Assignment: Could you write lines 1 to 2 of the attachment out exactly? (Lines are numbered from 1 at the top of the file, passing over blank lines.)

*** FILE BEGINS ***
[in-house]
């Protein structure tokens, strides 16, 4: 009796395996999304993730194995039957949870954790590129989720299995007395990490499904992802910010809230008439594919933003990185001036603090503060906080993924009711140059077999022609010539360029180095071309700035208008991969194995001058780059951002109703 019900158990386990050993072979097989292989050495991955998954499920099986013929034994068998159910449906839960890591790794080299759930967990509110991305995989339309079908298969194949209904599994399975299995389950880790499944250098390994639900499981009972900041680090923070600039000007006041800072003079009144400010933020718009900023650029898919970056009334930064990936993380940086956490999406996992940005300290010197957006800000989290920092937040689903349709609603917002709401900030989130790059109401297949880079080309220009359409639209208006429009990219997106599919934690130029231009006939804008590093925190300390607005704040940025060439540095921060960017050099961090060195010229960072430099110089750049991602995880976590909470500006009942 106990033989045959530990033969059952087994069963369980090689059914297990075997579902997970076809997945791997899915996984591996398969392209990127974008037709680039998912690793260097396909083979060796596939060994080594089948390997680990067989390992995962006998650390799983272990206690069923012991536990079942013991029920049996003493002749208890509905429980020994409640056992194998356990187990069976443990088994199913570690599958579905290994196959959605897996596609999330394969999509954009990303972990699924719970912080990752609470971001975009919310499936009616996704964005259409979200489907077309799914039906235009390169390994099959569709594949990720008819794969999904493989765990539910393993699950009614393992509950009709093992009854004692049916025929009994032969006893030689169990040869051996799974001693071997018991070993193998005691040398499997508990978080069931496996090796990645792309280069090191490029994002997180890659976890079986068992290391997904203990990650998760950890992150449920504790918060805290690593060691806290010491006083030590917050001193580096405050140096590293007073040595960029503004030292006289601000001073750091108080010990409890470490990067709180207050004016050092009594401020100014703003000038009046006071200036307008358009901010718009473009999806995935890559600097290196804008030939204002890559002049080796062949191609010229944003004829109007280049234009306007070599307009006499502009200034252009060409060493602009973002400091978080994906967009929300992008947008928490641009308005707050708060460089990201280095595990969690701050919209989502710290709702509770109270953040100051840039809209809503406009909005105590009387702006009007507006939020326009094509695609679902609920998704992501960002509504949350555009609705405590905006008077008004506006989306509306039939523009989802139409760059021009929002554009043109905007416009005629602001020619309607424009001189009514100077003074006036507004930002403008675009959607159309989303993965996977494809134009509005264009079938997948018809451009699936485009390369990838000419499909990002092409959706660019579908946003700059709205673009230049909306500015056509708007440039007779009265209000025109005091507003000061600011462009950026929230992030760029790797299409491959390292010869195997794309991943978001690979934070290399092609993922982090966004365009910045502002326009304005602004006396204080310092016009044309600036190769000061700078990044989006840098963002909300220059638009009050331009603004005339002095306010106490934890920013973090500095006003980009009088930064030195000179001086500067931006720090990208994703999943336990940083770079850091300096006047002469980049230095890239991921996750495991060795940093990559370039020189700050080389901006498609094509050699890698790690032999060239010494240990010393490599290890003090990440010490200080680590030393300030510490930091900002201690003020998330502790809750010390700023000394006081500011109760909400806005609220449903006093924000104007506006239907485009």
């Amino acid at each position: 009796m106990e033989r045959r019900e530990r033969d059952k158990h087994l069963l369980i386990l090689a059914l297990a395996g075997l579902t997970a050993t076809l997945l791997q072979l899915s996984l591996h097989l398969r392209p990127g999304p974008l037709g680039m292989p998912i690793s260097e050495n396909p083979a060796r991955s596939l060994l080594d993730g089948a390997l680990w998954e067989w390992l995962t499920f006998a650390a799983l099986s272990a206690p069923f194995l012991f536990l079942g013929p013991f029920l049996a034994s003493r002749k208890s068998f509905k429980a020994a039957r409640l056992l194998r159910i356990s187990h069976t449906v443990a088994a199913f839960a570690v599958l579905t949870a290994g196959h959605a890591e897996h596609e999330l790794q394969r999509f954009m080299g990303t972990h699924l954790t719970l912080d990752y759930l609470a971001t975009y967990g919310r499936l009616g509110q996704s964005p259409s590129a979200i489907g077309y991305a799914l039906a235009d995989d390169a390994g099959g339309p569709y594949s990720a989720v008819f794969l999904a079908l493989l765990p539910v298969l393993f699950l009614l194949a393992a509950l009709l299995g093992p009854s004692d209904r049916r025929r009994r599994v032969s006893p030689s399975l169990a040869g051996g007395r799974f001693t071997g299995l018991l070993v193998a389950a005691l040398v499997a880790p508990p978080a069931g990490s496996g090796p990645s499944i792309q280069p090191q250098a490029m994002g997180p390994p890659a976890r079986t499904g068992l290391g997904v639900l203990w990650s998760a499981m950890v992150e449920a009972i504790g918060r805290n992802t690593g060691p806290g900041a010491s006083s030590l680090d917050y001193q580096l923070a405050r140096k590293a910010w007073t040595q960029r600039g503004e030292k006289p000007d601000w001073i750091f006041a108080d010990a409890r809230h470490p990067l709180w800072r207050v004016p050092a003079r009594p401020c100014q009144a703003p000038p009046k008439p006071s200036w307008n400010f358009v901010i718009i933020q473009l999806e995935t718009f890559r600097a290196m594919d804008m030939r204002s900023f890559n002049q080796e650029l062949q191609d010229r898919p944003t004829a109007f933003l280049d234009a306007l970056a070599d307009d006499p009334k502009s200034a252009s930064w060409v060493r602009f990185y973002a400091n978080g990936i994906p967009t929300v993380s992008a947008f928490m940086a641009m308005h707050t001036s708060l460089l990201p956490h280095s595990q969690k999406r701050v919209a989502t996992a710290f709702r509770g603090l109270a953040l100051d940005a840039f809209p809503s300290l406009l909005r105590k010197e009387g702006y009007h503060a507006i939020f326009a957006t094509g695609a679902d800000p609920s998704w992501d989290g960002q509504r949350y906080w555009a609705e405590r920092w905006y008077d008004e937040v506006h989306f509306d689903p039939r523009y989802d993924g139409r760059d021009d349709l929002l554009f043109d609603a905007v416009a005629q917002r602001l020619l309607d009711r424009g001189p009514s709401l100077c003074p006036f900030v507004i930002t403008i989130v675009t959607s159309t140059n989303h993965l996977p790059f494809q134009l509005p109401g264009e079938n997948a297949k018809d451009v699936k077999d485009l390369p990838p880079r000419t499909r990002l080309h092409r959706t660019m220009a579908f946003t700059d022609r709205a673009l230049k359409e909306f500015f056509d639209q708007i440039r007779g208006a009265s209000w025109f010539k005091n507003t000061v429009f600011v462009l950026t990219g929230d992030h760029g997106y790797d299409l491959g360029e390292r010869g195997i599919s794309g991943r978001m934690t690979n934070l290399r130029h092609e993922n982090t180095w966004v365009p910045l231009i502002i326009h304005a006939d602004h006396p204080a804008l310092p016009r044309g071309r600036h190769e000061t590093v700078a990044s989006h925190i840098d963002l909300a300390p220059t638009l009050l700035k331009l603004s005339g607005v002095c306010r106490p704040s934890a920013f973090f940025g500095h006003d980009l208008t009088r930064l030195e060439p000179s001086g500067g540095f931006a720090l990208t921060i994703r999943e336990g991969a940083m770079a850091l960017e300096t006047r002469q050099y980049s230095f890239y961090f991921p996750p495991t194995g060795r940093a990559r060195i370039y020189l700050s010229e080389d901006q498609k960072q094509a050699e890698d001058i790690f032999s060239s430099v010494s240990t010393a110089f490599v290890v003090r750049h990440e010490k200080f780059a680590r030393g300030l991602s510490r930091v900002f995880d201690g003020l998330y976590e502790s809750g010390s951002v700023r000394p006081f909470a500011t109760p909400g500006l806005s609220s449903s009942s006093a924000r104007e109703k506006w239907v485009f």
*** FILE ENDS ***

[in-house]
């Protein structure tokens, strides 16, 4: 009796395996999304993730194995039957949870954790590129989720299995007395990490499904992802910010809230008439594919933003990185001036603090503060906080993924009711140059077999022609010539360029180095071309700035208008991969194995001058780059951002109703 019900158990386990050993072979097989292989050495991955998954499920099986013929034994068998159910449906839960890591790794080299759930967990509110991305995989339309079908298969194949209904599994399975299995389950880790499944250098390994639900499981009972900041680090923070600039000007006041800072003079009144400010933020718009900023650029898919970056009334930064990936993380940086956490999406996992940005300290010197957006800000989290920092937040689903349709609603917002709401900030989130790059109401297949880079080309220009359409639209208006429009990219997106599919934690130029231009006939804008590093925190300390607005704040940025060439540095921060960017050099961090060195010229960072430099110089750049991602995880976590909470500006009942 106990033989045959530990033969059952087994069963369980090689059914297990075997579902997970076809997945791997899915996984591996398969392209990127974008037709680039998912690793260097396909083979060796596939060994080594089948390997680990067989390992995962006998650390799983272990206690069923012991536990079942013991029920049996003493002749208890509905429980020994409640056992194998356990187990069976443990088994199913570690599958579905290994196959959605897996596609999330394969999509954009990303972990699924719970912080990752609470971001975009919310499936009616996704964005259409979200489907077309799914039906235009390169390994099959569709594949990720008819794969999904493989765990539910393993699950009614393992509950009709093992009854004692049916025929009994032969006893030689169990040869051996799974001693071997018991070993193998005691040398499997508990978080069931496996090796990645792309280069090191490029994002997180890659976890079986068992290391997904203990990650998760950890992150449920504790918060805290690593060691806290010491006083030590917050001193580096405050140096590293007073040595960029503004030292006289601000001073750091108080010990409890470490990067709180207050004016050092009594401020100014703003000038009046006071200036307008358009901010718009473009999806995935890559600097290196804008030939204002890559002049080796062949191609010229944003004829109007280049234009306007070599307009006499502009200034252009060409060493602009973002400091978080994906967009929300992008947008928490641009308005707050708060460089990201280095595990969690701050919209989502710290709702509770109270953040100051840039809209809503406009909005105590009387702006009007507006939020326009094509695609679902609920998704992501960002509504949350555009609705405590905006008077008004506006989306509306039939523009989802139409760059021009929002554009043109905007416009005629602001020619309607424009001189009514100077003074006036507004930002403008675009959607159309989303993965996977494809134009509005264009079938997948018809451009699936485009390369990838000419499909990002092409959706660019579908946003700059709205673009230049909306500015056509708007440039007779009265209000025109005091507003000061600011462009950026929230992030760029790797299409491959390292010869195997794309991943978001690979934070290399092609993922982090966004365009910045502002326009304005602004006396204080310092016009044309600036190769000061700078990044989006840098963002909300220059638009009050331009603004005339002095306010106490934890920013973090500095006003980009009088930064030195000179001086500067931006720090990208994703999943336990940083770079850091300096006047002469980049230095890239991921996750495991060795940093990559370039020189700050080389901006498609094509050699890698790690032999060239010494240990010393490599290890003090990440010490200080680590030393300030510490930091900002201690003020998330502790809750010390700023000394006081500011109760909400806005609220449903006093924000104007506006239907485009």